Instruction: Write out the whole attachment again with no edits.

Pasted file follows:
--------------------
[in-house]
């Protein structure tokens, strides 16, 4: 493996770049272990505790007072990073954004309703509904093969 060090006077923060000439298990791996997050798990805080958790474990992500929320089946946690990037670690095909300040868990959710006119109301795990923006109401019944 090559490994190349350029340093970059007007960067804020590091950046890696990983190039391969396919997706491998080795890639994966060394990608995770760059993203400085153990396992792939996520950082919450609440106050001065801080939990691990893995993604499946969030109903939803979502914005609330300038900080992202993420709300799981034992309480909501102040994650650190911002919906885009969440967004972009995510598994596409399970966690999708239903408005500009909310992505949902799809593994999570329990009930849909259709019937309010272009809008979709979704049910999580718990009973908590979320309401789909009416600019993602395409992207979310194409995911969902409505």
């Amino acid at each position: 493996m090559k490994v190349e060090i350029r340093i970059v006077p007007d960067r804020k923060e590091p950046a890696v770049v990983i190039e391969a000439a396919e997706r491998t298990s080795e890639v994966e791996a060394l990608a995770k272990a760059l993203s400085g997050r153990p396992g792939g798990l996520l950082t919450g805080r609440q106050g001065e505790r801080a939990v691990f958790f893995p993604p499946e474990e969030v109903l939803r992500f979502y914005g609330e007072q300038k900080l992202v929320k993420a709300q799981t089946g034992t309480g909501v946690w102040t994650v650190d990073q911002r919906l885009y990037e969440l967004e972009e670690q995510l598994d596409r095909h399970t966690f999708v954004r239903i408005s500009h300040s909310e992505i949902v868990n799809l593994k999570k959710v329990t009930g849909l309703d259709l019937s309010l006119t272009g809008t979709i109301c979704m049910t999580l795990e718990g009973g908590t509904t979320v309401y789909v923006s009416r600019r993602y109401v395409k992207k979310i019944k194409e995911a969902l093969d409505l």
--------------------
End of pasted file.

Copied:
[in-house]
């Protein structure tokens, strides 16, 4: 493996770049272990505790007072990073954004309703509904093969 060090006077923060000439298990791996997050798990805080958790474990992500929320089946946690990037670690095909300040868990959710006119109301795990923006109401019944 090559490994190349350029340093970059007007960067804020590091950046890696990983190039391969396919997706491998080795890639994966060394990608995770760059993203400085153990396992792939996520950082919450609440106050001065801080939990691990893995993604499946969030109903939803979502914005609330300038900080992202993420709300799981034992309480909501102040994650650190911002919906885009969440967004972009995510598994596409399970966690999708239903408005500009909310992505949902799809593994999570329990009930849909259709019937309010272009809008979709979704049910999580718990009973908590979320309401789909009416600019993602395409992207979310194409995911969902409505």
């Amino acid at each position: 493996m090559k490994v190349e060090i350029r340093i970059v006077p007007d960067r804020k923060e590091p950046a890696v770049v990983i190039e391969a000439a396919e997706r491998t298990s080795e890639v994966e791996a060394l990608a995770k272990a760059l993203s400085g997050r153990p396992g792939g798990l996520l950082t919450g805080r609440q106050g001065e505790r801080a939990v691990f958790f893995p993604p499946e474990e969030v109903l939803r992500f979502y914005g609330e007072q300038k900080l992202v929320k993420a709300q799981t089946g034992t309480g909501v946690w102040t994650v650190d990073q911002r919906l885009y990037e969440l967004e972009e670690q995510l598994d596409r095909h399970t966690f999708v954004r239903i408005s500009h300040s909310e992505i949902v868990n799809l593994k999570k959710v329990t009930g849909l309703d259709l019937s309010l006119t272009g809008t979709i109301c979704m049910t999580l795990e718990g009973g908590t509904t979320v309401y789909v923006s009416r600019r993602y109401v395409k992207k979310i019944k194409e995911a969902l093969d409505l």